People keep saying that netbooks are dead, and they're right: size, features and pricing have all but merged back into the mainstream, making them little less than unpleasant laptops. With the Skylight, announced today
, Lenovo puts new technology -- Qualcomm's Snapdragon CPU and a custom UI -- into reviving the svelte, simple, good-enough notebooks that got us so excited three years ago.
We're apparently supposed to call this one a "smartbook," but that's just a marketing line already buried in an international purse fight over trademark ownership
*. It's really just a new generation of netbooks that benefit from a few critical differences to the standard fare, keeping form factor small and mandating smartphone-style connectivity. The Skylight doesn't come with Windows, OSX or even (it seems) a fully-featured linux distro, which creates breathing room for its hardware--think smartphone operating systems--even as it creates a new hurdle for buyers in the lack of available software. It should suffice to say that there is much talk of 'the cloud,' and various web-based services, in the press release.
The hardware is nice: seamless-handoff Wifi and 3G, a 20GB SSD, a big keyboard and a 10-inch 1280x720 display. This matches what's on offer from the likes of Dell and Asus, but in an exceedingly slim body that adds the ultralight cachet currently reserved for expensive super-netbooks like Sony's Vaio X and the MacBook Air. It will come in blue and red and boasts 10 PR hours of battery life.
It'll be $500 at 'full retail' price, too, implying that getting it from AT&T with 3G will be significantly cheaper. (alternatively: if you have to agree to a two-year agreement to get the $500 price tag, it's a swizz).
Assuming Skylight won't just be carrier contract bait, the key will not be the oft-assumed matter of Snapdragon's performance, but rather the user experience offered by the whole package. I'd call it the 'iPhone factor,' but really, that sets an unfairly high bar. If you remember the experience of actually using
Asus' original Eee PC, you'll probably be happy just to get a linux netbook that doesn't make you want to throw it into the sea.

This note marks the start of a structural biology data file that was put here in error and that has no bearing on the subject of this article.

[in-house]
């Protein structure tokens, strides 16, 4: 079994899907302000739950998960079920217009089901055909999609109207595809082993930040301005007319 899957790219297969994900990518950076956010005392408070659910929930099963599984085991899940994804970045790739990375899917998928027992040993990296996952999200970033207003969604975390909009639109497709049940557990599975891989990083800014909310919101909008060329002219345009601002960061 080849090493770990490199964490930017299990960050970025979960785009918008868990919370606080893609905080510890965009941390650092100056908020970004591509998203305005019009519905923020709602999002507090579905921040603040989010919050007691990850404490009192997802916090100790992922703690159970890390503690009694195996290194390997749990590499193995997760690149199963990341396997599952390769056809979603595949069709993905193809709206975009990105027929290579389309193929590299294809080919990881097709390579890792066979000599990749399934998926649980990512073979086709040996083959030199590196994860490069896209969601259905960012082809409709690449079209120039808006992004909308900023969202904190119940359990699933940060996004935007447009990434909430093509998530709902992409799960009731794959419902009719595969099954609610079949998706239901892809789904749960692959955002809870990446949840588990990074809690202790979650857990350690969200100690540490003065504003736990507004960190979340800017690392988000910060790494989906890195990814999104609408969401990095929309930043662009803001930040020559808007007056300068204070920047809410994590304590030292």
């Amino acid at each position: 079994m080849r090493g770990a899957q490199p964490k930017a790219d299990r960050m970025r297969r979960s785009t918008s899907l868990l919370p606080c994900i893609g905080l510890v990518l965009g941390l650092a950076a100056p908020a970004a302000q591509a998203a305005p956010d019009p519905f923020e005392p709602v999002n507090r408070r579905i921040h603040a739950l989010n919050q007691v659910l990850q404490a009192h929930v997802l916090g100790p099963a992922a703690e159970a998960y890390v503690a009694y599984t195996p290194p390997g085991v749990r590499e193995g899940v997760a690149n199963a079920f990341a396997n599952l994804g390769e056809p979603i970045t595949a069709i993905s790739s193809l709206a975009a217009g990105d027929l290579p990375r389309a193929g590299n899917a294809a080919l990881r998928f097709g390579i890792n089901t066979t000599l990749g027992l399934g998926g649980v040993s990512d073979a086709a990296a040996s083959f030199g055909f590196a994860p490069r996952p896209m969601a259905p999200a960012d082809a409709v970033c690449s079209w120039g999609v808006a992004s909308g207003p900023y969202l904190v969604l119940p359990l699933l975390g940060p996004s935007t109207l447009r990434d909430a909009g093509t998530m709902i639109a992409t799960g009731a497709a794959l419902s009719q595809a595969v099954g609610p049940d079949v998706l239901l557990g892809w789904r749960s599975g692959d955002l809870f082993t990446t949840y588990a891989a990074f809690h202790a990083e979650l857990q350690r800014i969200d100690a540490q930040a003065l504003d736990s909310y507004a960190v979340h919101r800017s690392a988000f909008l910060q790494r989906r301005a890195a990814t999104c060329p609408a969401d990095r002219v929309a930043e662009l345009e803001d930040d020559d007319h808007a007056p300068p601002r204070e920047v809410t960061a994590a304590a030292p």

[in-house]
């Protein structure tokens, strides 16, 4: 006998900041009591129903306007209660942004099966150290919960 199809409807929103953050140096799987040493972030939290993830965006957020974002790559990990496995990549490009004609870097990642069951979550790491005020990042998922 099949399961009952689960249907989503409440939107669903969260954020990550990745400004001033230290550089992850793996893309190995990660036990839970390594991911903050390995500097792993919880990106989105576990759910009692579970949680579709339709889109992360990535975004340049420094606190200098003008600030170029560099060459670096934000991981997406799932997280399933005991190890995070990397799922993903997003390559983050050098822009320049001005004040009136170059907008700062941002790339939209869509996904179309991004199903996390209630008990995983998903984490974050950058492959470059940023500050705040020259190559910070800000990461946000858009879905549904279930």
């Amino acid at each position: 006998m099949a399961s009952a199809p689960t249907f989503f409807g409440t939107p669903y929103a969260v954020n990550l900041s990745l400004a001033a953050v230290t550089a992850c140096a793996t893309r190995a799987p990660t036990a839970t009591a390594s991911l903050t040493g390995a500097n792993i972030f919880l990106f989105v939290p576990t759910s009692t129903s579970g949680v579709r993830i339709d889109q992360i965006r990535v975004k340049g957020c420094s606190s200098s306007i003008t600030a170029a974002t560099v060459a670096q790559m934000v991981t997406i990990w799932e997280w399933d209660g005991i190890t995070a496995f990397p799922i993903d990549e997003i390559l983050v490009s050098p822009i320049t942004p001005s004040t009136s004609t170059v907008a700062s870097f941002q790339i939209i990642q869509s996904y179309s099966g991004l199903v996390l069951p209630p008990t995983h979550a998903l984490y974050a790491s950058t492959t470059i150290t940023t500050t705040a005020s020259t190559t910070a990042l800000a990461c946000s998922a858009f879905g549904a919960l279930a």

* As an aside, this may help explain some of Microsoft's most demented branding failures -- it knows that all the good phrases are already taken and isn't up for a fight. Recall, if you will, Redmond's attempt to rename netbooks as LCSNPCs. Bing it on your Zune!
Punkt’s MP01 is a minimal treat for people wanting a simple but flawless phone—and willing to pay top dollar for a few details done very well.
It’s called Cayla, it’s about a foot tall, and it can be used to listen to and talk to the child playing with it. But who is doing the listening? Anyone in Bluetooth range, reports Germany’s Federal Network Agency (Bundesnetzagentur). An official watchdog in Germany has told parents to destroy a talking doll called Cayla […]
The Stower Candle Charger, in addition to being a basic emergency stove, powers USB gadgets with fire: put a fuel canister under it and it’ll transmute heatrons into juicetrons as described in the Codex Ifritanimus. One canister will charge a smartphone twice; actual wax candles will presumably not stretch so far. When power outages hit, […]
Python is immensely popular in the data science world for the same reason it is in most other areas of computing—it has highly readable syntax and is suitable for anything from short scripts to massive web services. One of its most exciting, newest applications, however, is in machine learning. You can dive into this booming […]
Learning new skills is a great way to improve your resume and stand out from other candidates. Especially in a workforce in which many job-seekers have a wide variety of qualifications. With lifetime access to Virtual Training Company, you won’t have to choose a specific focus. You can pick up new expertise whenever you deem it […]
Instead of throwing out all the empties after your next party, why not transform them into some new DIY glassware? Cut back on waste and add some home ambiance with the Kinkajou Bottle Cutter and Candle Making Kit.The Kinkajou is designed as a clamp-on scoring blade to make precise cuts. Just slide a bottle in, tighten […]